Against a backdrop of uncertainty regarding COVID-19 related travel restrictions for the fall, the Office of Global Learning opened applications today for more than 20 centrally managed undergraduate study abroad programs, including options for fall 2021 in Europe, Asia and Africa.
Programs in Latin America are expected to open soon. Several college-sponsored study abroad programs are also opening applications for the fall semester.
Study abroad programs are accepting applications on a preliminary basis because of the ongoing pandemic. Cornell will offer a limited selection of approved study abroad programs in locations vetted for health, safety and academic viability.
Global Cornell’s international travel health and safety experts will continue to monitor developments affecting travel in particular locations and worldwide. The university is expected to make a final decision about fall programming after an additional health and safety review in June.
“We know opportunities for education abroad are very important for students’ academic and personal growth,” said Gustavo A. Flores-Macías, associate vice provost for international affairs and associate professor of government in the College of Arts and Sciences.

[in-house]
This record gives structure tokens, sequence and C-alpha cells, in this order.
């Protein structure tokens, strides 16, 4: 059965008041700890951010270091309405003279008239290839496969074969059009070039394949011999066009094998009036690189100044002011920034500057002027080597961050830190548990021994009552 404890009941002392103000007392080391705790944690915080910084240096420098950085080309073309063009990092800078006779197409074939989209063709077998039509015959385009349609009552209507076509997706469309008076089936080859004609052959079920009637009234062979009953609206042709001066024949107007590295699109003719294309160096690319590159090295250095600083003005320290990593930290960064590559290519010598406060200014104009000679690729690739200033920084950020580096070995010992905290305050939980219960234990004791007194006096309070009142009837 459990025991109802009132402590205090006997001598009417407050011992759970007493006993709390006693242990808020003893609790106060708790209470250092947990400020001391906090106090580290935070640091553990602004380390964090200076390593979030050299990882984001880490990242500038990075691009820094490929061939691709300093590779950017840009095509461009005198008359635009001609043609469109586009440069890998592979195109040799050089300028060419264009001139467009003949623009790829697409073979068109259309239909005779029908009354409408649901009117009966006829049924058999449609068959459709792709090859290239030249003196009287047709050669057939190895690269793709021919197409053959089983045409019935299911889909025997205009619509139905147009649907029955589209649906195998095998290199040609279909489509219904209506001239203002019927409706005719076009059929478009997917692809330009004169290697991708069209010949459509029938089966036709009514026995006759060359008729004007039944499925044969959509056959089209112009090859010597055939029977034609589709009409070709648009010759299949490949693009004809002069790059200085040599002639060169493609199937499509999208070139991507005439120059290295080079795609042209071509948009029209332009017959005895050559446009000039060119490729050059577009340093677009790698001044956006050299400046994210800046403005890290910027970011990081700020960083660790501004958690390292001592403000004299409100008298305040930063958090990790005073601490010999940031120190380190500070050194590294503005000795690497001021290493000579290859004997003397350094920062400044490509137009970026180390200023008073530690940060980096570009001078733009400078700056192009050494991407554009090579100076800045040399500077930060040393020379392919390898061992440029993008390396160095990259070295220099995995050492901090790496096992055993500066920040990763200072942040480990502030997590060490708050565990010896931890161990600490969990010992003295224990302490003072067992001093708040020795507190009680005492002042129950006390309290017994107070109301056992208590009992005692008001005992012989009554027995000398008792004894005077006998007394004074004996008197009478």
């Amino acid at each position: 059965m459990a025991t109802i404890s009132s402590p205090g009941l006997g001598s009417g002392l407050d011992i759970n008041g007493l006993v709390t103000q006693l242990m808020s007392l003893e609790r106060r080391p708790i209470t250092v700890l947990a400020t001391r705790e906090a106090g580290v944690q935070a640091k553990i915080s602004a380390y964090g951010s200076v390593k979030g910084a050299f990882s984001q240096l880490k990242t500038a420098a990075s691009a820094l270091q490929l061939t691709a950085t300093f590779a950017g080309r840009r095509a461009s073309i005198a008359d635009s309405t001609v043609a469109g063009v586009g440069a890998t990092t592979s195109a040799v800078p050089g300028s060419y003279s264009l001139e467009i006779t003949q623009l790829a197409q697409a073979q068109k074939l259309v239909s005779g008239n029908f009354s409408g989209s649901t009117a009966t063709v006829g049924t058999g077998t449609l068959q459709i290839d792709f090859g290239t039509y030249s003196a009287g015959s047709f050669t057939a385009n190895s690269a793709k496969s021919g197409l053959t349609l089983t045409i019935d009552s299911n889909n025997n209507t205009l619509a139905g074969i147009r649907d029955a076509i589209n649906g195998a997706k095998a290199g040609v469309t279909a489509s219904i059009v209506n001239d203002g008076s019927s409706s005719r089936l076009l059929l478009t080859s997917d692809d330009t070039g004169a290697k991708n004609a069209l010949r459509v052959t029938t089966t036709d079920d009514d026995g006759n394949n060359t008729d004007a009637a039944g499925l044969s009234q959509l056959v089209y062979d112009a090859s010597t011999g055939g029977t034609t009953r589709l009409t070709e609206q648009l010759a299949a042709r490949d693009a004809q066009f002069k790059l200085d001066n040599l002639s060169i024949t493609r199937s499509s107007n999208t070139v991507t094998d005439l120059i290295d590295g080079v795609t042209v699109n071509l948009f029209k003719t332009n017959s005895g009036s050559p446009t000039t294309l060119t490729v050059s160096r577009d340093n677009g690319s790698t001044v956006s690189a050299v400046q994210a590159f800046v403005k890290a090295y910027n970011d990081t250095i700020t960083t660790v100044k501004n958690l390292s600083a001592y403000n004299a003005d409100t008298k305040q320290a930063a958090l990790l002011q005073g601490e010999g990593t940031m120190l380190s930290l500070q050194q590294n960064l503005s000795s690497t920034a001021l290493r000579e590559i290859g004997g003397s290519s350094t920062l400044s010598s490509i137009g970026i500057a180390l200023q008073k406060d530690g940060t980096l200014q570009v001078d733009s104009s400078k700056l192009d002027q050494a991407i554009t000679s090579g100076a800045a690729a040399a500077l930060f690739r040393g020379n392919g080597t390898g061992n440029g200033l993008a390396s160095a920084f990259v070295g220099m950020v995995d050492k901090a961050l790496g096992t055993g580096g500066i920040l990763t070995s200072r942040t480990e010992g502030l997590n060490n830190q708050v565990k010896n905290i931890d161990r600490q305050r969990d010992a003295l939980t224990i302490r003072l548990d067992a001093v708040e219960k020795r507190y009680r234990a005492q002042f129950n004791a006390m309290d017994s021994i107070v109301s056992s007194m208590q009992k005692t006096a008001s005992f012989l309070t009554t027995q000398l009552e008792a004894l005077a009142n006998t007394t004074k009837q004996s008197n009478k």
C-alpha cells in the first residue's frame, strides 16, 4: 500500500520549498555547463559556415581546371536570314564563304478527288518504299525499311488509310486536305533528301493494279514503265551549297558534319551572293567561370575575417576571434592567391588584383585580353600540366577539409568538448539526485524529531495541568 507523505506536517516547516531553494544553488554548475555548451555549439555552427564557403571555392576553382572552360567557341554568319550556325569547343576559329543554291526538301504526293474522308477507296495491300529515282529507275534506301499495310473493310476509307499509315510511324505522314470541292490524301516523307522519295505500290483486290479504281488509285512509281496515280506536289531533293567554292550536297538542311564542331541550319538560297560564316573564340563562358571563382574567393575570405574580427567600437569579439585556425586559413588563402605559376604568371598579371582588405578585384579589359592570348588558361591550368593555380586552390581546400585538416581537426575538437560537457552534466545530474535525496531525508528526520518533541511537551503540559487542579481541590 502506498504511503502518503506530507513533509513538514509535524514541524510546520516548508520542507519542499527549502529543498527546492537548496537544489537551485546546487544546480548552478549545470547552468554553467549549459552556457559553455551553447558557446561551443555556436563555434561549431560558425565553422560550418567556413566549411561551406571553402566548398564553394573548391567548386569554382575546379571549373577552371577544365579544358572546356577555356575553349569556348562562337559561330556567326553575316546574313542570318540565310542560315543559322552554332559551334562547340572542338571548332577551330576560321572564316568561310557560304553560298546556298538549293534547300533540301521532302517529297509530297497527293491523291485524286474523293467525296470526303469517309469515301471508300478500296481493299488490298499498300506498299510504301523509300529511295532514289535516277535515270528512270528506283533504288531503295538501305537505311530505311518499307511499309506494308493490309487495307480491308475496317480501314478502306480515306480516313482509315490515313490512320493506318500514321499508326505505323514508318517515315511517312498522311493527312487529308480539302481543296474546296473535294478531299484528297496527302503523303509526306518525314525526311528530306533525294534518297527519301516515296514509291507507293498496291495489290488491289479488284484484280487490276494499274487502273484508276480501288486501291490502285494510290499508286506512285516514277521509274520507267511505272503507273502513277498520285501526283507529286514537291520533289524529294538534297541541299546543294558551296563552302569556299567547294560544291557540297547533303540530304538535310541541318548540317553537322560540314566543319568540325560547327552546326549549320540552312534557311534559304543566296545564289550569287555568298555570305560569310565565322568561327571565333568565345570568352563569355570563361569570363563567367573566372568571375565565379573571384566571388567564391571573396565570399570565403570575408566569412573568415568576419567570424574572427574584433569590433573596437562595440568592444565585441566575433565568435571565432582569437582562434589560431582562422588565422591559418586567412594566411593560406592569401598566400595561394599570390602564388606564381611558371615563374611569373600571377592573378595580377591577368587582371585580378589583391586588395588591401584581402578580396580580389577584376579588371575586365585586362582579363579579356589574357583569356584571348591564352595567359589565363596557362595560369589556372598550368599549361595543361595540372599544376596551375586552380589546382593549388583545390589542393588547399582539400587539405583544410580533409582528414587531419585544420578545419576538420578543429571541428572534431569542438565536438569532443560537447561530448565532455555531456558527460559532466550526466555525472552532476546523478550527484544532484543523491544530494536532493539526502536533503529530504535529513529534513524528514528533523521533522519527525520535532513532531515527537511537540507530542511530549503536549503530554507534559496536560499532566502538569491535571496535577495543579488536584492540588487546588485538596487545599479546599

“Over the past year, I’ve talked with many students forced to delay their study abroad plans and think flexibly about when to schedule an international experience. They’re eager to apply,” he said, “and we are excited to provide options in parts of the world where health and safety considerations permit.”
One popular study abroad opportunity now open for applications is DIS: Semester in Copenhagen, managed by the Office of Global Learning. Students can select among 26 core programs across a range of disciplines – including computer science, finance, graphic design and public health – with instruction in English.
Quinn Theobald ’22, an information science major, hopes to fit in study abroad during the fall of his senior year. “I’ve had my eye on the DIS program in Copenhagen, where I would be able to take classes on neural networks to further my major, while also exploring some of my other passions like film,” he said.
Also open today are two college-sponsored exchanges with the National University of Singapore: CALS Exchange: NUS and Human Ecology Exchange: NUS. These programs at Singapore’s leading university offer internships, laboratory opportunities and academic strengths in natural sciences, engineering and social sciences. Students live in NUS residence halls.
Biometry and statistics major Madelaine Rangel ’21 studied at National University of Singapore as a CALS Global Fellow in summer 2019. “My favorite aspect of NUS – besides the diverse food options – was practicing with the faculty volleyball team,” she said. “Because of their connections with the medical school, I was able to conduct research with Dr. Chakraborty’s lab at Duke-NUS Medical Center.”
For Spanish speakers, CASA Sevilla provides the opportunity to take university courses with local students and join Cornell students and faculty for community projects. Managed by the Office of Global Learning, the program reinforces spoken and written language skills with a Spanish-only language commitment and intensive work with an individual mentor.